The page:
With Easter just around the corner it would be rude not to mention it. Easter is a time where a lot of people take a quick break, personally I would advise against travelling at this time. (Or any time in the school holidays if you can avoid it.) I went to Rome one Easter it was packed, very bad planning on my part, I failed to make the connection with the religious festival and location, I was 18 and foolish. This week’s blog is a bit of a tenuous link to the celebration of Easter, the only association is in the name. I would like to introduce Easter Island; one of the remotest places on the planet.
Easter Island known as Rapa Nui, was given its European name back in the 1700’s when it was ‘discovered’ by a Dutch explorer who came across the island (you guessed it) on Easter Sunday. European colonisers were severely lacking in imagination when it came to naming ‘new’ places. Its European name may be unimaginative, but the island itself is happily the opposite. Rapa Nui is a tiny speck of an isle located in the southeast Pacific it is beautifully remote (the closest inhabited island is over 1000 miles away) and in 1995 was designated a UNESCO World Heritage Site.
Before European explorers pitched up, the island was inhabited by a Polynesian civilization for over 1000 years. And it is their legacy that makes the island so unique. The place is an archaeologist’s dream; the island is bursting with history and relics of a by-gone age. The most iconic of all the monuments are the ‘moai’ which are ancient stone heads dotted around the landscape. Around 75,000 tourists visit Rapa Nui each year to gaze in awe at these wonders. These magnificent stone creations are the symbol of Easter Island, but there is so much more on offer.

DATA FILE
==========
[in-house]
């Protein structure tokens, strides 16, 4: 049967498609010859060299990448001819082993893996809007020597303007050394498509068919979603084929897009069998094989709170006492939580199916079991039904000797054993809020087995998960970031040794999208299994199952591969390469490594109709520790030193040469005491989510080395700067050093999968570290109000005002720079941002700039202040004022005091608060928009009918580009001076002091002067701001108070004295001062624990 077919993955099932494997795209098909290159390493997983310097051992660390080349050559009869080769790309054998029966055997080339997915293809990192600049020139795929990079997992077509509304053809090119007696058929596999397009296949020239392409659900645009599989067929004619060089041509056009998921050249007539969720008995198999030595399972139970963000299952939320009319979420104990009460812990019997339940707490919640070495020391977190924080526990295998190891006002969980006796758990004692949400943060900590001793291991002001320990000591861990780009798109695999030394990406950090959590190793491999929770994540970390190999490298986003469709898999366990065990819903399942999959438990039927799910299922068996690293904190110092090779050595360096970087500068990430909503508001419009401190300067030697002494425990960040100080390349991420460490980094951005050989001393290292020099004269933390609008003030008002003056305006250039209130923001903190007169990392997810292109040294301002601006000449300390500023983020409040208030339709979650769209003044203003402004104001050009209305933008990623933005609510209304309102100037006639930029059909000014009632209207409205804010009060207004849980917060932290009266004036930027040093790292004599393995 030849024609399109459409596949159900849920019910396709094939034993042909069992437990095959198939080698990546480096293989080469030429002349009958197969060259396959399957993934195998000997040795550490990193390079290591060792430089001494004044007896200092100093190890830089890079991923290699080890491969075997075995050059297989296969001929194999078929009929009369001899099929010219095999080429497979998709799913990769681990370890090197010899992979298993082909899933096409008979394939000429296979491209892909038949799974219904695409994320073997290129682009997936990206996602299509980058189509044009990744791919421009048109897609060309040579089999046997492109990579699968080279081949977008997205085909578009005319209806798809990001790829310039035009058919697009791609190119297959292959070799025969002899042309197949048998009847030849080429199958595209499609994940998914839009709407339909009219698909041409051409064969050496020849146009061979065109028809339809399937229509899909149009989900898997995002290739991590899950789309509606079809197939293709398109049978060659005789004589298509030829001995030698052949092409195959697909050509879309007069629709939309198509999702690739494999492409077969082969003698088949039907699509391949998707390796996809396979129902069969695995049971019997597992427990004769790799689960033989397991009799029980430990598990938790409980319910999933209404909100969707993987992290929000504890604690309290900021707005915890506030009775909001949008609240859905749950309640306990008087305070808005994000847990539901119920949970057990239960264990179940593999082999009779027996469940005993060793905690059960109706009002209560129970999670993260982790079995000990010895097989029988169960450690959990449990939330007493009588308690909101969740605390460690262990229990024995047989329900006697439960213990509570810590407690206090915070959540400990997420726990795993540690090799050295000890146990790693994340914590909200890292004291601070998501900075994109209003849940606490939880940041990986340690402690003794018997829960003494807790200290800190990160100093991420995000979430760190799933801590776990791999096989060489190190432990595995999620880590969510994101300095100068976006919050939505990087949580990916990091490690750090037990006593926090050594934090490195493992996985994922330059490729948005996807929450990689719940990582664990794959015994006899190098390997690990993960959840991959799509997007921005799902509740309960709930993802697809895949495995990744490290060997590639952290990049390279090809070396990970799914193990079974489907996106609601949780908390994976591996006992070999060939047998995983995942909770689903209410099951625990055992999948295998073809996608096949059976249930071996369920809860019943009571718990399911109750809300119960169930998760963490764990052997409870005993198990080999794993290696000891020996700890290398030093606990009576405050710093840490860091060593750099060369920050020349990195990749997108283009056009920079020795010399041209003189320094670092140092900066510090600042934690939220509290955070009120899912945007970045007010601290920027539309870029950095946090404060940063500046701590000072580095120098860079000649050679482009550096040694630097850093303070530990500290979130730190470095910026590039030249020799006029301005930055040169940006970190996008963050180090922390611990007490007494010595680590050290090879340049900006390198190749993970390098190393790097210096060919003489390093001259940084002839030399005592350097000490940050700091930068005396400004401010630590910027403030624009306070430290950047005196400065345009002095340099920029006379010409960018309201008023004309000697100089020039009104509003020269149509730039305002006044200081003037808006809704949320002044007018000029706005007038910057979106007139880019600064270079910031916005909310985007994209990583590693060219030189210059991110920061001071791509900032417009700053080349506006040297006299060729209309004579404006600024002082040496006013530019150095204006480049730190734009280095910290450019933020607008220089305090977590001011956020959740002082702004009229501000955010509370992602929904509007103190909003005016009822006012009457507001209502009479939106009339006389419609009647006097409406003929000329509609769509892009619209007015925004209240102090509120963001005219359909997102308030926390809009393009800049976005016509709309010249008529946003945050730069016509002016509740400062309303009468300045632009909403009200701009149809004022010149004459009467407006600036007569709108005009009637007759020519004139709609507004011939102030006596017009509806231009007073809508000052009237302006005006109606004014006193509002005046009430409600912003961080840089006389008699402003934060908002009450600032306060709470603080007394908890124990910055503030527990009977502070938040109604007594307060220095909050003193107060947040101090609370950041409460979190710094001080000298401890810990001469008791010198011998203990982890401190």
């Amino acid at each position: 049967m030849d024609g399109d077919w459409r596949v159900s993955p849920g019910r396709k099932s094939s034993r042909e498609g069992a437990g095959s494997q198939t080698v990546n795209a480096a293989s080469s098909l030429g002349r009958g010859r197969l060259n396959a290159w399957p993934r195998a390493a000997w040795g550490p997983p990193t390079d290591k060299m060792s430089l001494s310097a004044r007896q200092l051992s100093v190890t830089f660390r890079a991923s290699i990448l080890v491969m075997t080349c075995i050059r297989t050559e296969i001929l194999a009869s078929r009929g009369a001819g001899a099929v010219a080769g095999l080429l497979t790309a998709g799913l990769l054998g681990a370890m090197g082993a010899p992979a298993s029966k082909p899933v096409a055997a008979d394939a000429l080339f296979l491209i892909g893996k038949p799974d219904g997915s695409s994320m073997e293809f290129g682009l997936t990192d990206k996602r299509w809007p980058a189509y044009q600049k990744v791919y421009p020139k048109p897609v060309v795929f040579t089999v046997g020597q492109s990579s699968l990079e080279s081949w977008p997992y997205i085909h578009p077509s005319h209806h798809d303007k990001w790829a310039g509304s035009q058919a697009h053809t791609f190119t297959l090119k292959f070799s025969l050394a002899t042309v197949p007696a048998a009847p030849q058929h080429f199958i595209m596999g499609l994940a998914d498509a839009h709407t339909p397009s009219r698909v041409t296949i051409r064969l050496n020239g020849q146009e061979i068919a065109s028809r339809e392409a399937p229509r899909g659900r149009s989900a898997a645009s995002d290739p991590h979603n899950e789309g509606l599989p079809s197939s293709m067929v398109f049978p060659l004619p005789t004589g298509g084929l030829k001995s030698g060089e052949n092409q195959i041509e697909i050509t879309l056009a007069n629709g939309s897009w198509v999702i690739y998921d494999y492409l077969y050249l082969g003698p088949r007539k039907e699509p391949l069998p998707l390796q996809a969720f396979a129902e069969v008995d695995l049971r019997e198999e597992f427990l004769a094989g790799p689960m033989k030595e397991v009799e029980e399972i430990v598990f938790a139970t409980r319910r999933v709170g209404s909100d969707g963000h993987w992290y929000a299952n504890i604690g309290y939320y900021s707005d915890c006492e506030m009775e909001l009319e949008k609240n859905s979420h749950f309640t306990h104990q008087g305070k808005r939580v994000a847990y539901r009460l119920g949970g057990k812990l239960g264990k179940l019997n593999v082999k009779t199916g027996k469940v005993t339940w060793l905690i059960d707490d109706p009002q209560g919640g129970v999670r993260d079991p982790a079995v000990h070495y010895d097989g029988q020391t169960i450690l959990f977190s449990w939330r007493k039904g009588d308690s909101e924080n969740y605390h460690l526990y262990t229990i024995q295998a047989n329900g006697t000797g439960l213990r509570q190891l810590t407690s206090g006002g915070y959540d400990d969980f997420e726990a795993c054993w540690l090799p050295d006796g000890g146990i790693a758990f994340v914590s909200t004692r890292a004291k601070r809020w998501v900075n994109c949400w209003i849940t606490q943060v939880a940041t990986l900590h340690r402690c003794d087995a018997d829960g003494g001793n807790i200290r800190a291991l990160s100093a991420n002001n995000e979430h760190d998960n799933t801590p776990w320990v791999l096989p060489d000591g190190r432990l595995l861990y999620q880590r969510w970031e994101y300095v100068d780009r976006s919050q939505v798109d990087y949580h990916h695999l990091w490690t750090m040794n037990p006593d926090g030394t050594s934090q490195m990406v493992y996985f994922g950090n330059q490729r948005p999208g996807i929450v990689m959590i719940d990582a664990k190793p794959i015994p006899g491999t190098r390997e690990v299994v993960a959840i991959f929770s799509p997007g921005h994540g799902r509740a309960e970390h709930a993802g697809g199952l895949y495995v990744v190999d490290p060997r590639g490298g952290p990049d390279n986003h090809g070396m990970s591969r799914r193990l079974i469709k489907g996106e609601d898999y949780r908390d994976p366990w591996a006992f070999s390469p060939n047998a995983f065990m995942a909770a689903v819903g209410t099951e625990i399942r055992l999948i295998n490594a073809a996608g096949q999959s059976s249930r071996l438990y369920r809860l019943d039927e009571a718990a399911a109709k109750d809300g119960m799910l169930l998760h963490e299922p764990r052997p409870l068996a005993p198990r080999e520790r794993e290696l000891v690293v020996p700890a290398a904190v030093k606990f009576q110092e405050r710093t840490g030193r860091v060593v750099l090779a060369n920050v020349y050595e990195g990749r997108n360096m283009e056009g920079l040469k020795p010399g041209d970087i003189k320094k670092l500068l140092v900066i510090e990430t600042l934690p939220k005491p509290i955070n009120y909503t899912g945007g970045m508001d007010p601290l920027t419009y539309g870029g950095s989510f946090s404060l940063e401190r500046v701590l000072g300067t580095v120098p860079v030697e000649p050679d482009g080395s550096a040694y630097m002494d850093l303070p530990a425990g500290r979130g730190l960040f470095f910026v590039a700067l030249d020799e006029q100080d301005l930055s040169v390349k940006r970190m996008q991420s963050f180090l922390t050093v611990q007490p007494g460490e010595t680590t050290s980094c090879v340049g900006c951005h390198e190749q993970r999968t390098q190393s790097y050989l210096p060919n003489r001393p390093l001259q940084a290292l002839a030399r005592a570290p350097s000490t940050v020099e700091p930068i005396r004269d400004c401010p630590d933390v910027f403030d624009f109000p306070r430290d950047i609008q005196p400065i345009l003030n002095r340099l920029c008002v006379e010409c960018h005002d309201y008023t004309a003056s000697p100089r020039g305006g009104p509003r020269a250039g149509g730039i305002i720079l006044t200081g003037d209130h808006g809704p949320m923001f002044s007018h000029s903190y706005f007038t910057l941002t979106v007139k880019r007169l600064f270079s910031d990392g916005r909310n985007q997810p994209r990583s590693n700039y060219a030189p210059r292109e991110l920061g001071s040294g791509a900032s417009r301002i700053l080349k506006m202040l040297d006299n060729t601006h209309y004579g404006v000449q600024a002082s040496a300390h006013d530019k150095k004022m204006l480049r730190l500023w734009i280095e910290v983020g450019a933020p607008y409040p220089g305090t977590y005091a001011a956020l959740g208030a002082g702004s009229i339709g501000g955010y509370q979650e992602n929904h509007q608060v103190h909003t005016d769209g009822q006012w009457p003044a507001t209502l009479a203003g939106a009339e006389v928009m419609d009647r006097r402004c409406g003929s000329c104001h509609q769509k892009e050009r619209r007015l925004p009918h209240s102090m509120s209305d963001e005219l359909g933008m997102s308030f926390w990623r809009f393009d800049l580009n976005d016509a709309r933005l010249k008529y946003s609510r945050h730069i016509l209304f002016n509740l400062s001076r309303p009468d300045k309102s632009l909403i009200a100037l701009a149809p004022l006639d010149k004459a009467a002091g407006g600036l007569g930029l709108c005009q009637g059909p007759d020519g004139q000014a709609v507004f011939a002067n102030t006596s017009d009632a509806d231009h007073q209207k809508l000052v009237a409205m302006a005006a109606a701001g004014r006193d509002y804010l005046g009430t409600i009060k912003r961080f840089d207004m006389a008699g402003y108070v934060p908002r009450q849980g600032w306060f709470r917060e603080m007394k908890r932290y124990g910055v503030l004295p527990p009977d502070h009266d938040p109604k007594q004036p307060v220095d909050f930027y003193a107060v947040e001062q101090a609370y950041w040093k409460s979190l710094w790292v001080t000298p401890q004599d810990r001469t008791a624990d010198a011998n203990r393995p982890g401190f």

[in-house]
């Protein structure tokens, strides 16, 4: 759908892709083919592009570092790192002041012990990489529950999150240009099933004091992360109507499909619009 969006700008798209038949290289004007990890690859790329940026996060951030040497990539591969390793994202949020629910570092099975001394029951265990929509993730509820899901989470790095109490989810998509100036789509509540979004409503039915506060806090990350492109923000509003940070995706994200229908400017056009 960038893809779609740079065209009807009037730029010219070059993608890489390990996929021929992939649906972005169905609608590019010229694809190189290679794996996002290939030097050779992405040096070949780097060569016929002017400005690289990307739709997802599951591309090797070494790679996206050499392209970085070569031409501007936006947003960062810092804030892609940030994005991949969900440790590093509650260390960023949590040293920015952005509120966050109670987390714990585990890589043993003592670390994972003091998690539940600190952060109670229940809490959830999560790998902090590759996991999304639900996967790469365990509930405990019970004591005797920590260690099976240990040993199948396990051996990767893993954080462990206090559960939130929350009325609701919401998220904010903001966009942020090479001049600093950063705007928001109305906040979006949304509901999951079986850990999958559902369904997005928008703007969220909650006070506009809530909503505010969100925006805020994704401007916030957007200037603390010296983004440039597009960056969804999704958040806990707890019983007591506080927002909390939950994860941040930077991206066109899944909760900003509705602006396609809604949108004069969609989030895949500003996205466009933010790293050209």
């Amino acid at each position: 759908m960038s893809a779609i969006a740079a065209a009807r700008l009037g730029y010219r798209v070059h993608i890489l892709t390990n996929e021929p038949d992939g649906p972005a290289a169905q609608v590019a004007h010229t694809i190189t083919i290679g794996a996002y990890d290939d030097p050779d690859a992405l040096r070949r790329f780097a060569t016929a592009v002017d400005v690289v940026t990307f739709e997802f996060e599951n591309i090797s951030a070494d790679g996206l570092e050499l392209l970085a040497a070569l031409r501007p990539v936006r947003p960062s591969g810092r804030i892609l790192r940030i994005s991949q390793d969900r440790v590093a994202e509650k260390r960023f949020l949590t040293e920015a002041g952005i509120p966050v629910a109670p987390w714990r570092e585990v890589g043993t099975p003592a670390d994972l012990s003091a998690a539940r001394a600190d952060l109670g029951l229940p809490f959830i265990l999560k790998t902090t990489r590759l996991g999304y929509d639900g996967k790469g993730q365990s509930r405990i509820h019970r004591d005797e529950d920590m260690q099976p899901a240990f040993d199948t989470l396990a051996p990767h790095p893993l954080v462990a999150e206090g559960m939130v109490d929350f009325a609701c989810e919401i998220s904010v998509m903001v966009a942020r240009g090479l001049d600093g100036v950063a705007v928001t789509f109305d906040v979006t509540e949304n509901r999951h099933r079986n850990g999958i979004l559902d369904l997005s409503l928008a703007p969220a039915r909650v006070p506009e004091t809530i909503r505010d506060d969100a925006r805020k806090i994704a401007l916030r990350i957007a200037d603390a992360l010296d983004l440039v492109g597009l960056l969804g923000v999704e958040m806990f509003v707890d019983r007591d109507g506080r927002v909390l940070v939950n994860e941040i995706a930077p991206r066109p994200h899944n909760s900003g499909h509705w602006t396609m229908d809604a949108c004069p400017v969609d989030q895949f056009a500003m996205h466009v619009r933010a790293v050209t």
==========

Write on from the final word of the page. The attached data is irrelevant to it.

In addition to being historically rich the island is known for its pristine beaches and tropical climate. The best time to visit is January and February where the temperature averages around 27 degrees, the sky is blue and there isn’t a cloud to be seen. The laid back lifestyle that naturally comes with island life is also what attracts visitors, along with inactive volcanoes, crater lakes, temple ruins and great surfing conditions. Add great hiking, caves to explore, delicious fresh seafood and scuba diving in crystal clear waters and you are on to a winner. If you are interested in cultural heritage every February the Tapati festival celebrates the island’s unique culture with sports, spear throwing and statue carving. If all this isn’t enough to whet your appetite the stargazing alone is worth the trip. Easter may not be the best time to travel (in my opinion) but Easter Island is certainly worth travelling to.